I grew up on a small island in the Salish Sea. In the summers, which were usually dry and warm, I spent much of my time swimming, scrambling over oyster beaches and rocky islets, and washing the salt off in warm, calm lakes. In the winter, I walked or biked the wet roads around the village, played out on our verandah while listening to the pattering rain on our tin roof, and delightedly built indeterminate snow beings after the occasional, deeply welcome, snowfall. The island was peopled by an eclectic assortment of farmers, loggers, fisher folk and eccentrics, with a scattering of opportunists, snobs, artists, and the strangely weird (of course, kids’ assessments of who the really weird ones are frequently differ from their parents’, but that’s another story). For the most part, I found the island and my life there beautiful and complete, except for one thing: there was no library. Not even in our school. Neither of my parents were bookish, and, although my grandmother who lived with us read, her taste tended to the devout rather than the imaginative. When I was very small, she kindly read me stories from the Sunday School papers, which were fine, and I could persuade her on occasion to read out of a very old story book of my father’s, The Foxglove Story Book; one of its stories was about a fairy, which I would beg her to read again and again. I had an aunt in England who sent me British annuals every year at Christmas, and another who gave me a Nancy Drew every birthday. That was it. That and the backs of cereal boxes, a set of thirty year old Books of Knowledge, and purloined copies of my dad’s Star Weekly magazine. Until I discovered The Open Shelf.
Set up, I assume, by the Greater Victoria Public Library on Vancouver Island, the Open Shelf was a kind of outreach library: as soon as I found out about it, I joined. I received a catalogue of book titles, with very short, cryptic descriptions of the books; I would study it for hours, luxuriously agonizing over my choices, and then I would choose titles, up to six books at a time I believe, and mail in my request. A week or so later, the parcel of books, wrapped in brown paper and tied with string, would arrive at our local post office, and I would find it waiting for me when I went to collect our mail. Those days were like Christmas Day and birthdays all in one. As soon as I got home I’d open my treasure and begin, hiding away under our stairway, or even under the kitchen table, immersing myself in all that glory.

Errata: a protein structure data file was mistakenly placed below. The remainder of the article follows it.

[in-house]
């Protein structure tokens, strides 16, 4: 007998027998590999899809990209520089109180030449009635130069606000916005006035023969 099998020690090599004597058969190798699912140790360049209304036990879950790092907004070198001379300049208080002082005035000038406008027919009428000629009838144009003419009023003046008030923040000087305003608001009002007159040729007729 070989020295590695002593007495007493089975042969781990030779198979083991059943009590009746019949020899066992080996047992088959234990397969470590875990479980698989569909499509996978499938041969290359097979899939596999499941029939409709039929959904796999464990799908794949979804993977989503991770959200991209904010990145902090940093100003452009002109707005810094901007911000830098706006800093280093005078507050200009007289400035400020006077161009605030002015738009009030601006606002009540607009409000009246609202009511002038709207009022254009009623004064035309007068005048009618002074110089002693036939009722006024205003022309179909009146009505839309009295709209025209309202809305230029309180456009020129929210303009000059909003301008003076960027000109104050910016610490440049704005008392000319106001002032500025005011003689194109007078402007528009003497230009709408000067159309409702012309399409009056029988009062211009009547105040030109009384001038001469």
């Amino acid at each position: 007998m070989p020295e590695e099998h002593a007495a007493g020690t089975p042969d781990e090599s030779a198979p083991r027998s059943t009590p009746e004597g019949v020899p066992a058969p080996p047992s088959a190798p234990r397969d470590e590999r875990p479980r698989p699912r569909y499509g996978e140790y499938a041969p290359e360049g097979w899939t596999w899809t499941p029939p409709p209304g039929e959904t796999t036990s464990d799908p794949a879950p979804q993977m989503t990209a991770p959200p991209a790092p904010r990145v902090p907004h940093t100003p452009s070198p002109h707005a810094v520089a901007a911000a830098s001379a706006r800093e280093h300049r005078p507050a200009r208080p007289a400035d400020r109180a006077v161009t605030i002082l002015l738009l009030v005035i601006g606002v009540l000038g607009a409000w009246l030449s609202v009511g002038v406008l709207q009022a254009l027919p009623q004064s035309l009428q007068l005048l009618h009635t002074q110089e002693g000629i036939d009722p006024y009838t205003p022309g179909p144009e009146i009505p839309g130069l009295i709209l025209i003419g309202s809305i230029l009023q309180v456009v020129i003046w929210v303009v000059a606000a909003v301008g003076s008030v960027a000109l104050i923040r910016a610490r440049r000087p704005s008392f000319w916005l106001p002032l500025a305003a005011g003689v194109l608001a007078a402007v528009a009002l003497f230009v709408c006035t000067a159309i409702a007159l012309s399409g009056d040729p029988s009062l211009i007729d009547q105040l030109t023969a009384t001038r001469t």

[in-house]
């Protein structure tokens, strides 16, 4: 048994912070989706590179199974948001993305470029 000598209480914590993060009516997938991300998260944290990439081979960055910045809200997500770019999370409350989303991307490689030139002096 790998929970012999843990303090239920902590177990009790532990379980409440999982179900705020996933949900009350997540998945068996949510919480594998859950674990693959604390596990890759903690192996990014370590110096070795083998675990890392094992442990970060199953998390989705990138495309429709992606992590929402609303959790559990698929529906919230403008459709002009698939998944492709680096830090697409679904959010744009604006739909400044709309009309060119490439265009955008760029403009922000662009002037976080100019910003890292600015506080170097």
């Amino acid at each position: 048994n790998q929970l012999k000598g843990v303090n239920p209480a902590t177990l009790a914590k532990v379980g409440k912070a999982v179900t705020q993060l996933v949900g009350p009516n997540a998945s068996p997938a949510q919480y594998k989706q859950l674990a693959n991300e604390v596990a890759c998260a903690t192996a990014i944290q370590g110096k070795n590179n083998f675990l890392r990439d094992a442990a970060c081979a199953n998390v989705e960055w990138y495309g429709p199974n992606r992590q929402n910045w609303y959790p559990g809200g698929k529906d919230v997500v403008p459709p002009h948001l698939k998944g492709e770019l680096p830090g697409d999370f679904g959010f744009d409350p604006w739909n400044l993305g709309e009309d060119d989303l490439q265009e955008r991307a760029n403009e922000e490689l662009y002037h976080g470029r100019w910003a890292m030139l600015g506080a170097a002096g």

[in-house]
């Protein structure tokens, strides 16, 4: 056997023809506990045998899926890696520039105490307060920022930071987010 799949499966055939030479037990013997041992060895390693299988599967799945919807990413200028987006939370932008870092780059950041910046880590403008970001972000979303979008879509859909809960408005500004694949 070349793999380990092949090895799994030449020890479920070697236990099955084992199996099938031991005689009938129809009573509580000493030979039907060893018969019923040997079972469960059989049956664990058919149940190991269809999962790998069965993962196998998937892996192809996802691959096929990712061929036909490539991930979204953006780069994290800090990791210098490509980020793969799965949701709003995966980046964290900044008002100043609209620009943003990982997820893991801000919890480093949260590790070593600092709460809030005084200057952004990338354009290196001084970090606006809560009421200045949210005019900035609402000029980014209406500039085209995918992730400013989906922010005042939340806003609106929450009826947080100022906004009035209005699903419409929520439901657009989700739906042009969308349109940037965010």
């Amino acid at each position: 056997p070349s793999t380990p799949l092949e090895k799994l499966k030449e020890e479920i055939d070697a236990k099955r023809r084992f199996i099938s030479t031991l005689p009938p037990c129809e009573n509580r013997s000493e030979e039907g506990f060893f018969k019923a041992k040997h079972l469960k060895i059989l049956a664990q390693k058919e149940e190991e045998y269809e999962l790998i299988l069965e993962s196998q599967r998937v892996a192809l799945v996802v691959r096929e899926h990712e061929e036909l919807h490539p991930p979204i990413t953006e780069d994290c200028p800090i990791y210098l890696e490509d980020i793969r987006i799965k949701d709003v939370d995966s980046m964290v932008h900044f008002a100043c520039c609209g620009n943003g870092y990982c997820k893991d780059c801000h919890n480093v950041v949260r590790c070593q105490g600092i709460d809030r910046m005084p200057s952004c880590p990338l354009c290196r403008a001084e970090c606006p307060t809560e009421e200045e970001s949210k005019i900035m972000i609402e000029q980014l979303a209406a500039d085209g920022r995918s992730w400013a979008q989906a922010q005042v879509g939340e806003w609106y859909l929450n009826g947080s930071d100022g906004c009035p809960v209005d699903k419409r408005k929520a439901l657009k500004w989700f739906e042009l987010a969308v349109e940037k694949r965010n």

Of course, not every book was an enchantment, but although a passionate reader, I wasn’t a particularly fastidious one (hence the cereal box reading), so I would plough on through both the good and the bad choices that I’d made. But every once in a while, the extraordinary would happen. A particular book would come my way that aligned itself to the deepest part of me; nothing felt more like real magic than that. One such book, however, entered my world through wonderful, ordinary human magic: it arrived from someone I never met, and whose name I do not know, someone who really paid attention to a young reader. One week, when I opened up my book parcel, I found a note from the librarian in charge of my account. One of the books that I had chosen was not available. However, she had taken the liberty of choosing another book for me, one that she liked very much. Because I lived by the water, and through consideration of my past book choices, she thought that I might enjoy it. Enjoy was an understatement. I breathed that book in till it felt like part of me. Fog Magic, by Julia Sauer, a 1943 Newbury Honor book, is about eleven year old Greta, who lives in a fishing village in Nova Scotia, where foggy days are considered a serious nuisance and a threat. Greta, however, is drawn to the mist, and one day she discovers why; it allows her entrance to Blue Cove, an old village which appears abandoned in sunlight, but which is magically transformed in the fog. This is the first book that I can remember that suggested that the imagined and the real are profoundly connected, that the natural world and the magical one are inextricably bound, and that they are transformed each by the other. It changed my life.
I’ve never thanked the lovely, thoughtful person who sent that book my way so many years ago; I wish I could. But whenever I talk to a child, especially about books, I try to keep in mind what was given to me when I received that note: respect, attention, consideration, and an encouraging generosity, from one reader to another.